Hou Hsiao-hsien’s trademark long takes call attention to the passage of time, and as such they’re intimately attuned to his ongoing thematic interest in the bonds between the past, present, and future. This preoccupation is once again ubiquitous in Flight of the Red Balloon, the Taiwanese director’s latest tour de force, which finds the director integrating himself into a new, foreign setting—Paris—via the medium of cinema. Whereas Hou’s entrée into Japan in Café Lumière was facilitated by the work of Yasujirô Ozu, here his channel is Albert Lamorisse’s classic children’s film The Red Balloon, to which his newest effort both pays loving homage as well as utilizes as a subtle meta device for yet another of his inquiries into the ways collective cultural history and memories continue to intensely impact the here and now. In this instance, Hou’s assimilation into his alien setting is assisted by Song (Song Fang), a Chinese film student who is hired by harried single mother Suzanne (Juliette Binoche) to be the nanny for her son Simon (Simon Iteanu), and whose meticulously visualized estrangement from her surroundings—a state of being that slowly dissolves throughout the story’s course—marks her as a clear surrogate for the filmmaker.
As with its source material, Flight of the Red Balloon depicts Simon following a mysterious red balloon about the City of Lights. Its focus, however, is more squarely on the tightly knit social circle that surrounds the young boy. The center of this microcosmic universe is Suzanne, who is increasingly, frustratingly detached from Simon—a notion most gracefully conveyed by the offhand question, “So, you play pinball these days?”—thanks to the tumultuousness of her daily life. With her author boyfriend off in Montreal writing a never-ending novel, and his friends (who live in the flat downstairs) incapable of paying rent, Suzanne is cast as a thoroughly frazzled maternal figure, and Hou dedicates copious time to her rollercoaster emotional swings. Nonetheless, streamlined narrative has never been a great Hou priority, and despite its clear plot dilemmas and character conflicts, the film doesn’t attempt to provide a conventionally straightforward story. Instead, not unlike its titular object, it glides and bounces to and fro between its central trio (Song, Simon, Suzanne) and their everyday routines and activities, all of which are intrinsically conjoined by the director’s fascination with the lingering effects of yesteryear on today.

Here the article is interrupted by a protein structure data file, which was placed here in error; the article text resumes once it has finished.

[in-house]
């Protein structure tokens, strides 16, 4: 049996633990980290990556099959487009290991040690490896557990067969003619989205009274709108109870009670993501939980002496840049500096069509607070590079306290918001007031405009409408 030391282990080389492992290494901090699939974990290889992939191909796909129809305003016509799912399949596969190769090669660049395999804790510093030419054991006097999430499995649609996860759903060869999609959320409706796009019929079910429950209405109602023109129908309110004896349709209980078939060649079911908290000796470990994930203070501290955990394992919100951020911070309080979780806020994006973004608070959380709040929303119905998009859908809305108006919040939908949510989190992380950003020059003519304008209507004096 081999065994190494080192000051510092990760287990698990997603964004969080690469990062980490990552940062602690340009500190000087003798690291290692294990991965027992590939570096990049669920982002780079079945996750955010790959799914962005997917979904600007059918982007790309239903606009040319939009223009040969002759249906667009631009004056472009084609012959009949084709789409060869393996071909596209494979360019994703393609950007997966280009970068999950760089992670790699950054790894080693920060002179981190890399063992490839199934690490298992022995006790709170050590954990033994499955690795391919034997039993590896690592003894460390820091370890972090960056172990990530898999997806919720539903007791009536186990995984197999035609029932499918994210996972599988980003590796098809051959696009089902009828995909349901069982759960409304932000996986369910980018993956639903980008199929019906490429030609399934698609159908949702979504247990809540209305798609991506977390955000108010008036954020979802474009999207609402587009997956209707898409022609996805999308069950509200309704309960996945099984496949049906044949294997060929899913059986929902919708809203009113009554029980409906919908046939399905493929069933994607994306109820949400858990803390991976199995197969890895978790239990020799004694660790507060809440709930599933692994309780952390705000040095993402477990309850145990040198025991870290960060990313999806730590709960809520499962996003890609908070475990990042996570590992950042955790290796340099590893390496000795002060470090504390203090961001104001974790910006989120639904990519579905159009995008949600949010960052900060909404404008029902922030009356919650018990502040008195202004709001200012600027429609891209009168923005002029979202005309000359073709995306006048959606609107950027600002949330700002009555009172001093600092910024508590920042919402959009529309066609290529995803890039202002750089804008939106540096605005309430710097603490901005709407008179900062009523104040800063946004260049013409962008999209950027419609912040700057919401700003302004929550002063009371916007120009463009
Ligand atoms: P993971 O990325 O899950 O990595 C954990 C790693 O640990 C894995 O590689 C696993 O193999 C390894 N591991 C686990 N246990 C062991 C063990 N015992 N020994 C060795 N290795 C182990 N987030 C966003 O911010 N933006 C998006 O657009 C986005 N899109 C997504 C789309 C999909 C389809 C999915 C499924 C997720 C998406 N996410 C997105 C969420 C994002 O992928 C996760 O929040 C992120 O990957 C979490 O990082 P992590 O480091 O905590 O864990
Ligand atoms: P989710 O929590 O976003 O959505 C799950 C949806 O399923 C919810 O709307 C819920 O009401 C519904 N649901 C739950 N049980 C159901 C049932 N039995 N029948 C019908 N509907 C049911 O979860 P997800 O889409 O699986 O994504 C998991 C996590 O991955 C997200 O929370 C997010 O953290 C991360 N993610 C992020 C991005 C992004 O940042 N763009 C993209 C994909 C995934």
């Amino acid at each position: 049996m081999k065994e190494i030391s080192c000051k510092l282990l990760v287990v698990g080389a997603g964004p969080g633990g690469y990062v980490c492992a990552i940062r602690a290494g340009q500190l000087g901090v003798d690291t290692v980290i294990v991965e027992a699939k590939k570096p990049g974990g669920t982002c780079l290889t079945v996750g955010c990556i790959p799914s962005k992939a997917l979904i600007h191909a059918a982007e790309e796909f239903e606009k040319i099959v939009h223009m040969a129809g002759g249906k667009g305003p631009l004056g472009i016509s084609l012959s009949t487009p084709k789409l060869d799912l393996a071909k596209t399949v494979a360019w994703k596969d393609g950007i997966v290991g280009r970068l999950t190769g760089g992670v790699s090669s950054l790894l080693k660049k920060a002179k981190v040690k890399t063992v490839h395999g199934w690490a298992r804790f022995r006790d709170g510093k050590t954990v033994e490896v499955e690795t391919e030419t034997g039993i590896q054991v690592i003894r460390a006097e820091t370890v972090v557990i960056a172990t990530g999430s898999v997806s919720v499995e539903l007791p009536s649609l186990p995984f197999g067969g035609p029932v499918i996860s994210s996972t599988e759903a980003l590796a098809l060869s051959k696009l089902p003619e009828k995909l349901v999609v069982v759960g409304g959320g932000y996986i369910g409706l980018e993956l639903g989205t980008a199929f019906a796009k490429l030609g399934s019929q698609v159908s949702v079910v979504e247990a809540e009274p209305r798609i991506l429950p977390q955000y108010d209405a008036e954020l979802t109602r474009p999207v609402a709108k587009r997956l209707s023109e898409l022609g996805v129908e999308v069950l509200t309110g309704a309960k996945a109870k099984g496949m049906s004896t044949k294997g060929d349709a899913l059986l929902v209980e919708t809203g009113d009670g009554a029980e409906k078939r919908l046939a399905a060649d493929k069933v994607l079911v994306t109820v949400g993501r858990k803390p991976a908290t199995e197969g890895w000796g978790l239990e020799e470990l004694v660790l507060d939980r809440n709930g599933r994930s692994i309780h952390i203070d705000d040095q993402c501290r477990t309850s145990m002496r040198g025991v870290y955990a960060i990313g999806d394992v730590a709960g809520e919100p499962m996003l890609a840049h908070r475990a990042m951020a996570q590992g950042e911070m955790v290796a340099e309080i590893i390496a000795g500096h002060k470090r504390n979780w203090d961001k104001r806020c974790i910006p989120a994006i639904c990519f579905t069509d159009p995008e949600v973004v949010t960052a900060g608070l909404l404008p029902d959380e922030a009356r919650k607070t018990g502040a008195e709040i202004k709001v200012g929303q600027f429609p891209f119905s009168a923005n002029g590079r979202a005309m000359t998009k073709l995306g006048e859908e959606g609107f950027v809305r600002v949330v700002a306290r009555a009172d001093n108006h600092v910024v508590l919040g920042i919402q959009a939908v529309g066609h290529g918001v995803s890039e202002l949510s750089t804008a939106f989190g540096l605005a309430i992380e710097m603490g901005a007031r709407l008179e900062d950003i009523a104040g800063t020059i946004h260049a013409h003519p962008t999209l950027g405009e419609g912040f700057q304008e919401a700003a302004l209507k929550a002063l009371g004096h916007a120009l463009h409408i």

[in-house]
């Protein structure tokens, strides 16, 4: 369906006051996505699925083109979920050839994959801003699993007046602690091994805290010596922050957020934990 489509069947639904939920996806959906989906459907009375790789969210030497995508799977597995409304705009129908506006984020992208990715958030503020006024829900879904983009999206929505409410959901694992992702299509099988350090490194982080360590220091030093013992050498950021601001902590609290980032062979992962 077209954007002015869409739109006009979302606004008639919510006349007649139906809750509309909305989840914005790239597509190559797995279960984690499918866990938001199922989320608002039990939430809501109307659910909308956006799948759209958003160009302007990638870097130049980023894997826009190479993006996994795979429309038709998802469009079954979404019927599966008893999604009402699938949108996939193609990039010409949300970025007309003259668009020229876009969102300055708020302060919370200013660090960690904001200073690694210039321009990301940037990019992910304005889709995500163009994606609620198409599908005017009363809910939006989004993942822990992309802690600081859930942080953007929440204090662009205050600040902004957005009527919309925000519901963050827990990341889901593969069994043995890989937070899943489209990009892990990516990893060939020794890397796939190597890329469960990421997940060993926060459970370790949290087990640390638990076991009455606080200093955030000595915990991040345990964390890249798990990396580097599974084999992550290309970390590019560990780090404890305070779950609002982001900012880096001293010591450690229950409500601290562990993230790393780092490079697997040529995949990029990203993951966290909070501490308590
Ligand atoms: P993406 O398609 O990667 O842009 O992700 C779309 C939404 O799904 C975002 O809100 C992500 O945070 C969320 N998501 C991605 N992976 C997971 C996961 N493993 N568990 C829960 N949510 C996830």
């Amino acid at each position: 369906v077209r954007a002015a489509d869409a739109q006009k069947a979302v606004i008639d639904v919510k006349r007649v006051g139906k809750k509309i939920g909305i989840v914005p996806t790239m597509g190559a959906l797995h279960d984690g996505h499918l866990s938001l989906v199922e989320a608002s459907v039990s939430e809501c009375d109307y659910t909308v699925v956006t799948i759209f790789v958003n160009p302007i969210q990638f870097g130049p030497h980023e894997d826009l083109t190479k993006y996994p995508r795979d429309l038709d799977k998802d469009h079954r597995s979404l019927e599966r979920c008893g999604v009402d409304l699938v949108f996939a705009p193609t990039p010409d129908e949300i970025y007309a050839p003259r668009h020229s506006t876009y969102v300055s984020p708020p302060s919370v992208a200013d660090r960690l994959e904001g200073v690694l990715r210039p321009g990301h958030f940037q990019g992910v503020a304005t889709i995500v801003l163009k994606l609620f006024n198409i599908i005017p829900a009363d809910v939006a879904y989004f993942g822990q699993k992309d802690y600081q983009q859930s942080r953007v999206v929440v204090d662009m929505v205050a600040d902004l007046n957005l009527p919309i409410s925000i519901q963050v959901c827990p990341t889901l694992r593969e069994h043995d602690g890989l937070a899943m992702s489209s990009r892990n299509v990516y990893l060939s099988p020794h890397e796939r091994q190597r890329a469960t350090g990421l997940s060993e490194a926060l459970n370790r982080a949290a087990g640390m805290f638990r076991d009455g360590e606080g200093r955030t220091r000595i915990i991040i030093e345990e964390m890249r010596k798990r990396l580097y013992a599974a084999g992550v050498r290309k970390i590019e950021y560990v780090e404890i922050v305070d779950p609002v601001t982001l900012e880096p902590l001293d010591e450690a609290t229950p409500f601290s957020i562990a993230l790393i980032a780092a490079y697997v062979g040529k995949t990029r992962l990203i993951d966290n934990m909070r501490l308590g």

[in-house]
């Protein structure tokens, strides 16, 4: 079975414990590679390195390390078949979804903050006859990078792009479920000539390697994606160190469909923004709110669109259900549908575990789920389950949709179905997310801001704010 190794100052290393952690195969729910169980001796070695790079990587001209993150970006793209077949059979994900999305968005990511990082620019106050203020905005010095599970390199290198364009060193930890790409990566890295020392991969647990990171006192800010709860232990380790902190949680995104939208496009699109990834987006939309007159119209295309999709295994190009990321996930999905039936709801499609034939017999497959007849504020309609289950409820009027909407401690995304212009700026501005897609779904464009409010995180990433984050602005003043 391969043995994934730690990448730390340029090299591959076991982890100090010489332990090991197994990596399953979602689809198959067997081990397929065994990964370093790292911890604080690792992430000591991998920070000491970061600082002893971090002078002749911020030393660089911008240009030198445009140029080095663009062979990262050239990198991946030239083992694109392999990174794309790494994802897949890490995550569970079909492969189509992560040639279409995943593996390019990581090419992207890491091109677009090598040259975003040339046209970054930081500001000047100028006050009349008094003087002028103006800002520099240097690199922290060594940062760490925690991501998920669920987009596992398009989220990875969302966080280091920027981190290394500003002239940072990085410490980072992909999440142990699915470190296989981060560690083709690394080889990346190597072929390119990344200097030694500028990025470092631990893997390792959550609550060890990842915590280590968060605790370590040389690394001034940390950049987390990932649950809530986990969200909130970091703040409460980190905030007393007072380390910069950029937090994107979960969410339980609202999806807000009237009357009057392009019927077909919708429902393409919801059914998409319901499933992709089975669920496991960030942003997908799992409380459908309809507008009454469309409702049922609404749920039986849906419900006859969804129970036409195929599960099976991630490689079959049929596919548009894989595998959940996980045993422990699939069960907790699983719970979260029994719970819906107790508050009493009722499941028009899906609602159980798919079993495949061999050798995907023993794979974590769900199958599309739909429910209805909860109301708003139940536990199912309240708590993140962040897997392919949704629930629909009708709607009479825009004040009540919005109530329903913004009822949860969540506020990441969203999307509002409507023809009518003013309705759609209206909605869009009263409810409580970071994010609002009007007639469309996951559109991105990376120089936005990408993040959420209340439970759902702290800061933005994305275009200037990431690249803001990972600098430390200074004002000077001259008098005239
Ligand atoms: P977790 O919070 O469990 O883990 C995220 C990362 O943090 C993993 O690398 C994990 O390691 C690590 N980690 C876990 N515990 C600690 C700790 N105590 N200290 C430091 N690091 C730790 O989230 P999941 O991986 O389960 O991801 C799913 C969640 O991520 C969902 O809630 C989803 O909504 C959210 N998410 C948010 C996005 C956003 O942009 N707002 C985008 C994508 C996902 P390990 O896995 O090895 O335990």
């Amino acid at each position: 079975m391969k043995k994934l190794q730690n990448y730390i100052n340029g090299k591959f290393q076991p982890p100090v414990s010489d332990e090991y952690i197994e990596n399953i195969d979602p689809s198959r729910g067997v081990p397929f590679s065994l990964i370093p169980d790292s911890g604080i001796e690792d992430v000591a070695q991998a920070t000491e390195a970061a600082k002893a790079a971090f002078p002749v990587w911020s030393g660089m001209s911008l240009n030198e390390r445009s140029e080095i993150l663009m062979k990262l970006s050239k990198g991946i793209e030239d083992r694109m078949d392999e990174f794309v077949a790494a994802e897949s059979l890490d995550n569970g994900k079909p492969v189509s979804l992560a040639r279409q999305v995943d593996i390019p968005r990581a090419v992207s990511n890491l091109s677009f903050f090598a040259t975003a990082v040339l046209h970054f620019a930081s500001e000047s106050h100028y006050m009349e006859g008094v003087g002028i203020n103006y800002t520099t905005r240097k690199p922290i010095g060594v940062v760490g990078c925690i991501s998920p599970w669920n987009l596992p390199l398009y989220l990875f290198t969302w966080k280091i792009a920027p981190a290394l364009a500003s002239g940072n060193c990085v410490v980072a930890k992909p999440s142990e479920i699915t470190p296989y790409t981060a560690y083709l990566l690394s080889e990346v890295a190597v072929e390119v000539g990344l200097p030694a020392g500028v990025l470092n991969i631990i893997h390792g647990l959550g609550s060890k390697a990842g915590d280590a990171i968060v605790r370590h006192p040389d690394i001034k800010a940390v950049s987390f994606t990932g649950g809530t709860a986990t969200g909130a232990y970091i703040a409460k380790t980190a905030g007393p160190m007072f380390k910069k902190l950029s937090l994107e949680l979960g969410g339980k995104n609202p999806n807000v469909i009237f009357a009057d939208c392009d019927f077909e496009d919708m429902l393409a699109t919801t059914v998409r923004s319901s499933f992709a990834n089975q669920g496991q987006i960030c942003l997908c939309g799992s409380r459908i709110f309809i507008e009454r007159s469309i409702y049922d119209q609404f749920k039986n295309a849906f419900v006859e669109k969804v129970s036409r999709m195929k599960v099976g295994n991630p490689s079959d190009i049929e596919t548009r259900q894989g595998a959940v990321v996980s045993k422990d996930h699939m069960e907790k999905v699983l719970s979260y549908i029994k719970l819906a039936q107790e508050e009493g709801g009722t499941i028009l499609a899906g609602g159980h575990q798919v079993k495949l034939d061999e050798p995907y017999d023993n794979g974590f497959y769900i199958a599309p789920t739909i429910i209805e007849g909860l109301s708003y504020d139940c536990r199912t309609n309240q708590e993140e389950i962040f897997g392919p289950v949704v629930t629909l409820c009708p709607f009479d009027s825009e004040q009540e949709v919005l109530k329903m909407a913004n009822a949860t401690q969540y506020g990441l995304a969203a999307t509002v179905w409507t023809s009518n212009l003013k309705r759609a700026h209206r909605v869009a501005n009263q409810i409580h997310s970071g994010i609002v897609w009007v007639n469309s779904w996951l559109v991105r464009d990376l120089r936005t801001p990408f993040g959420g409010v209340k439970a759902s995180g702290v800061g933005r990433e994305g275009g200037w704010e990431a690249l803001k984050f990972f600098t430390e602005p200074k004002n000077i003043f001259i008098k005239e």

“Your film touches on very deep things I thought I’d forgotten,” remarks Suzanne to Song, and the notion of cinema as a conduit for remembering—for communing with the past—is ever-present, from Suzanne’s subsequent request that Song transfer old 8mm movies of her grandfather and daughter Louise (Louise Margolin) to DVD, to Hou’s employment of his source material. His tale, in a basic sense, pays respect to Lamorisse’s. And yet the fact that Song and Suzanne discuss Lamorisse’s film, and that Song intends to make a short based on it, and moreover that the Simon-chasing-the-balloon scenes can be viewed as Song’s own film footage (not to mention the scenes of Song shooting her own film), all create the impression of time and reality folding in on themselves. What was, is, and will be are all entwined in Flight of the Red Balloon, so that Suzanne’s memory of Simon and Louise playing together—their bodies, as is Hou’s wont, framed in a doorway—seamlessly coexists with the current action at hand. Similarly, such a rapport is expressed through a majestically understated sequence in which Simon’s anecdote about Louise segues into that very memory, which itself captures a sense of both the past’s departure (a boat on the Seine leaving its dock) and its omnipresence (Louise and Simon entering the foreground by walking down steps).
The red balloon comes to symbolize adolescence and, when it bounces up against a painted image of itself on a building’s wall, of adolescents’ rapport with their ancestors. But Hou doesn’t stress these points, and the orb’s flights around Paris (set to bittersweet piano tinkling) epitomize the film’s atmospheric lightness. That buoyancy comes through most strikingly during scenes involving Suzanne working as the vocalist for puppet shows, a profession that—as evidenced by Hou’s 1994 epic The Puppetmaster—is one dear to the director’s childhood, and stands as his favorite evocation of art’s ability to afford us a dialogue with our personal/national histories. Meanwhile, it is Binoche, blond and bothered, who proves to be Flight of the Red Balloon’s heart, the actress instinctively taking to Hou’s semi-improvisatory methods to craft an endearing (if not idyllic) portrait of motherhood under siege. Whether rustling about her cramped, ramshackle apartment in search of old documents, generously giving a famed Chinese puppeteer a treasured postcard from her youth, or simply brushing the locks out of her face while talking to Simon about his school day, Suzanne is wholly authentic and alive. At once commanding and vulnerable, Binoche is a revelation, dominating space in ways ultimately almost as masterful as her director.